In late 1934, it was decided for the first time to start pressing Columbia records intended for the Norwegian market in Norway. Previously such records had been pressed in England, but steadily increasing import tariffs on "luxury" items such as records meant this was no longer economically viable.
This article seeks to detail the various label design changes on such Norwegian Columbia pressings, from the start in 1934 through to the end of the shellac era in Norway in 1958. Throughout, examples from the GN catalog number series will be used, as it was by far the most numerous, but these designs hold true for Norwegian Columbia pressings with other catalog number prefixes as well. The only exception being the note about light vs dark green colour when it comes to the LN/LNX series of records, which were invariably blue rather than green.
When it comes to release dates for when the various releases in the GN series was originally released, and thus approximate years for the changes in designs, the book "Norsk grammofonplatehistorie 3: Columbias plateutgivelser 1934-1958" by Vidar Vanberg has been used as source.
This first design was used from the start in 1934 to 1938. Vanberg notes "to approximately GN 550"; the highest number in the database with this design is at present GN 546.
Same as 1a, but with a dark green label colour.
Used until approximately late 1939 or early 1940. Highest number in the database at present is GN 724.
Same as 1b, but with catalog number now in a different and slightly smaller font
Used until approximately 1947. Highest number in the database at present is GN 1033 (this one is giving me a bit of a headache, because the highest number before that is GN 852, then there is a large gap of several records which have the next design, and then suddenly two records, GN 1023 and 1033, which have the old design again. In fact 1023 is a "transition" pressing with the old design on one side and the new on the other. It is possible (maybe even likely) that the "actual" change in design is closer to the GN 852 release, in which case the year is 1945).
Used until approximately late 1948 or early 1949. Highest number in the database at present is GN 1067.
Used until approximately mid-1949. Highest number in the database at present is GN 1085.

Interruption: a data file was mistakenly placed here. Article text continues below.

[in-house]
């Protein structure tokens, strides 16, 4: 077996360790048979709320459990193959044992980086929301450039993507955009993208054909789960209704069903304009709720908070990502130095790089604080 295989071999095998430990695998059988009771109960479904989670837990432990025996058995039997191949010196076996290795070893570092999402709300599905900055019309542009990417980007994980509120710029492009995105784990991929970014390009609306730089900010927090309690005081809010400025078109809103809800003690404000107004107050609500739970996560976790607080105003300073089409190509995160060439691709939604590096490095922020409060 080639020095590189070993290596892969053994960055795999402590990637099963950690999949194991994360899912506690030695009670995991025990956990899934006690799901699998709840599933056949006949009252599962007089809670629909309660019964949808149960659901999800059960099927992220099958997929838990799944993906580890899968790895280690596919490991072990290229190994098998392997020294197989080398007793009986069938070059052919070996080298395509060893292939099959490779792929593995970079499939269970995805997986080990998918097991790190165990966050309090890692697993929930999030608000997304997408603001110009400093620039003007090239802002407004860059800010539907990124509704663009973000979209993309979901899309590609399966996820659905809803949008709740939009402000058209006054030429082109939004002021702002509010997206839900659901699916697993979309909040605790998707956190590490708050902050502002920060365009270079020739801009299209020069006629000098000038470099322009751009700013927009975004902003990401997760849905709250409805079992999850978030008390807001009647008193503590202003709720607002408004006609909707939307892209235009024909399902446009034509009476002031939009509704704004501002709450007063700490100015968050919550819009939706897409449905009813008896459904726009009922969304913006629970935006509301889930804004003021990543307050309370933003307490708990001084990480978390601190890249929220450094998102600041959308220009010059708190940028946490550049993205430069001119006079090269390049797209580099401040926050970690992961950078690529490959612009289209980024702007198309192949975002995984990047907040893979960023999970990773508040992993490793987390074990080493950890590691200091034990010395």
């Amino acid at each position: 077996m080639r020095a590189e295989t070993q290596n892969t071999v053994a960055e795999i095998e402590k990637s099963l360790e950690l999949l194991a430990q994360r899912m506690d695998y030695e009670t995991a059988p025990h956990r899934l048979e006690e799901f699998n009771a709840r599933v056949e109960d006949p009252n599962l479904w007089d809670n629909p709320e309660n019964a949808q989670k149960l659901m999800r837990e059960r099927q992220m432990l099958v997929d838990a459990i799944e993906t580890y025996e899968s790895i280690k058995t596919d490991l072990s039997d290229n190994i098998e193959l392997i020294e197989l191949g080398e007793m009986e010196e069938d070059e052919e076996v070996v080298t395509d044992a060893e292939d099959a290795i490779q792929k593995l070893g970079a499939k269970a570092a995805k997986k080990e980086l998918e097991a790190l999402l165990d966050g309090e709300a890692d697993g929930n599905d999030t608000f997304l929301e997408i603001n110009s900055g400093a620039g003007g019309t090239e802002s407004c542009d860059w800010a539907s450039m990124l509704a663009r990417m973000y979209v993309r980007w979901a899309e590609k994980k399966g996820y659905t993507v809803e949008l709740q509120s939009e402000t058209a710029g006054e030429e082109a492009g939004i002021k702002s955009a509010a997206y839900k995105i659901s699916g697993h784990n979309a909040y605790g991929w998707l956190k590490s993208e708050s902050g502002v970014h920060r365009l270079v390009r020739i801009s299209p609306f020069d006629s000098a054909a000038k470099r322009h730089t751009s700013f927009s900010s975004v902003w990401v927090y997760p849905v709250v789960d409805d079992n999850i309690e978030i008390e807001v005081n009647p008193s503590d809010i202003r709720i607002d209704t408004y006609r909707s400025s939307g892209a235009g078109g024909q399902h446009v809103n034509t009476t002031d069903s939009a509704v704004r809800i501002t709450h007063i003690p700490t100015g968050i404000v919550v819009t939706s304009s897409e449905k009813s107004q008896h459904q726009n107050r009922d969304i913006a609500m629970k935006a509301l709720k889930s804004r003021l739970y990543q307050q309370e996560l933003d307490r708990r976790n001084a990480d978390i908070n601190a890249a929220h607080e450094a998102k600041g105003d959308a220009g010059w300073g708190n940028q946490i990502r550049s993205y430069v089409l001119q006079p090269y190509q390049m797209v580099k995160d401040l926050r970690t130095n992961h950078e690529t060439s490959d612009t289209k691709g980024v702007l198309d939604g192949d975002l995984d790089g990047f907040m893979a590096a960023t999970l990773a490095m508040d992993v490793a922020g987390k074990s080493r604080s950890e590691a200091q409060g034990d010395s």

Same as 3a, but catalog number now in a different, narrower font.
Used until approximately mid-1954. Vanberg notes "to approximately 1480"; highest number in the database at present is GN 1483. This is by far the most commonly found variant of all the variants.
Same as 3b, but we are now back to a light green label colour. Please note that due to age and quality (or lack thereof) of the printing on some of these labels, expect to see a lot of nuance variation/discolouration. For a particularly badly discoloured release, see this example which appear almost turqoise in colour. It is still, I believe, meant to be (and probably originally was) the same light green colour as the example image above.
Used until approximately mid-1955. Highest number in the database at present is GN 1543.
Same as 3c, but with an added "Made in Norway" (in all caps) to the left of the spindle hole, above the matrix number.
Used until approximately late 1956. Vanberg notes "to approximately 1590"; highest number in the database at present is GN 1591.
Completely new label design, with new logo, etc. The rights text is now moved to the rim of the label and is no longer in all caps, but still reads the same as on Design 3. The "Made in Norway" text has been moved to directly under the Columbia logo, but note that on these earliest examples it also remains in the same position as on 3c, so we have it in two places.
Example release (repressing of an earlier release)
Same as 4a, but with the extraneous "Made in Norway" to the left of the spindle hole removed.
Used until the end of the shellac era, in 1958.